penguin4
10-25-02, 12:31 PM
Originally posted by Slippery Elm
Don't tell me about Ty Cobb either. Cobb never did hard time, and he went in before the rule was instituted anyway.
Yes, but both Cobb AND Speaker were almost banned from baseball for allegedly fixing games and making wagers in 1928. They had about as much evidence to convict them as they did Rose. MLB was just a different game back then, and since it wasn't a whole team they kept the whole thing hush-hush.

I'm sorry, but AS A PLAYER, Rose should get in. The betting stuff didn't come out until his career was over.

Hitman23
10-25-02, 12:48 PM
Originally posted by Mr. Mxylsplk
Regardless of that however, why do so many of you think he should be allowed back into baseball if he merely apologizes? He broke the rules of baseball, and did so in an illegal manner to boot. Why does an apology absolve him of that? If the sniper apologizes, do we pat him on the back, have a nice chuckle and send him on his way?

no, I don't think anyone would consider it water under the bridge if he apologizes. The point is, let him back, let him in the hall for his amazing career. but in turn he needs to apologize for it, if he is guilty. It doesn't make him any less responsible for it, but it would say to everyone "what I did was wrong and I regret it" instead of being so stubborn.

KLJ
10-25-02, 01:09 PM
Originally posted by Mr. Mxylsplk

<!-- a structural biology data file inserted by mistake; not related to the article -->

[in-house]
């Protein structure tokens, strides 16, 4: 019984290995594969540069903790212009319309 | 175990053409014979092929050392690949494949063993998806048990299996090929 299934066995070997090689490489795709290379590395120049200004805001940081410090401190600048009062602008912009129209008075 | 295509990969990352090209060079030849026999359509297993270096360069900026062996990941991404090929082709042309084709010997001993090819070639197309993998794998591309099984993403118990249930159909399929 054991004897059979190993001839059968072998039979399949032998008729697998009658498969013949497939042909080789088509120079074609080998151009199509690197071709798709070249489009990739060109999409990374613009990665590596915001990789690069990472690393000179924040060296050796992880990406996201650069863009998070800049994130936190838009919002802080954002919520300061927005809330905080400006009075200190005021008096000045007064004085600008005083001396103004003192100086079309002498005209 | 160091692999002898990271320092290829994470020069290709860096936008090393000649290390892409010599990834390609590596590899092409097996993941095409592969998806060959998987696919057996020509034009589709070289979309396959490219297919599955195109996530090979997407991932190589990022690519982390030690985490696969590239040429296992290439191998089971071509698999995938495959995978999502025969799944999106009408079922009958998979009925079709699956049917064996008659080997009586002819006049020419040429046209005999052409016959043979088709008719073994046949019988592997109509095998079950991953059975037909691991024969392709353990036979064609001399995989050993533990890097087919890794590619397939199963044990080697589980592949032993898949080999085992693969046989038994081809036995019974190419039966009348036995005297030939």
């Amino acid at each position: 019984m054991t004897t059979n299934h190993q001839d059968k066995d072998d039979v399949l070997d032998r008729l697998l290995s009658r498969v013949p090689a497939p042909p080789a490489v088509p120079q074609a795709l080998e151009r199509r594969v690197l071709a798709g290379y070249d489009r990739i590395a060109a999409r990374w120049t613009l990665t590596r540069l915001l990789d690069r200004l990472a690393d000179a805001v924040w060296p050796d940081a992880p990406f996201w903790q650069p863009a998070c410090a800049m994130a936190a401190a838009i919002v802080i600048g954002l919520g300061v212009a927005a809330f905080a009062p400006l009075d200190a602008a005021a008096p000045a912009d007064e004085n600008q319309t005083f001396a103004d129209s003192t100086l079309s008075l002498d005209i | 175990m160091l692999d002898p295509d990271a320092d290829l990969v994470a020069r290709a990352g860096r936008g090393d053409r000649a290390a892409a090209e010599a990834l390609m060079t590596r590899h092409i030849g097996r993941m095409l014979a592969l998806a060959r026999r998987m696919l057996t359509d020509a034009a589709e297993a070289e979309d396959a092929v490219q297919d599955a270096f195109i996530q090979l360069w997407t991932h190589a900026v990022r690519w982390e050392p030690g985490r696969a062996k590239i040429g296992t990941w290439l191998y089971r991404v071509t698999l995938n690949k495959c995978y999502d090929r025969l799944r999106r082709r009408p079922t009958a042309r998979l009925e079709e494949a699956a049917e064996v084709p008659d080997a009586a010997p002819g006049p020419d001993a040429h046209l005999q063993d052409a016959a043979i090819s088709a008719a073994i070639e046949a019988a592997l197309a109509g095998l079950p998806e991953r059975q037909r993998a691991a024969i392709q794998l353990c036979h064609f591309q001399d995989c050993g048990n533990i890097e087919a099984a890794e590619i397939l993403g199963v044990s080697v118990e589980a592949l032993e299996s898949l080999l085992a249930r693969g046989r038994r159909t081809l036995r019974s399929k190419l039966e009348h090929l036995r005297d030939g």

Regardless of that however, why do so many of you think he should be allowed back into baseball if he merely apologizes? He broke the rules of baseball, and did so in an illegal manner to boot. Why does an apology absolve him of that?
i never said he should be let in if he apologizes.. i said that discussion should start at that point... and let me add that i do not think he deserves to be let back into baseball ever... i'm only speaking of the hall of fame...

when he continues to deny betting on baseball, he is thumbing is nose at us and all of baseball... i consider him a pathetic man and a coward until he admits to what he has done... after he acts like a man and takes responsibility for what he has done, i think discussion for honoring his playing accomplishments should begin... actually allowing him back into the game should be out of the question...

Carissa
10-25-02, 01:26 PM
Ever-popular Rose really needs to 'apologize'
http://espn.go.com/mlb/columns/caple_jim/1450200.html
--------------------------------------------------------------------------------
By Jim Caple
ESPN.com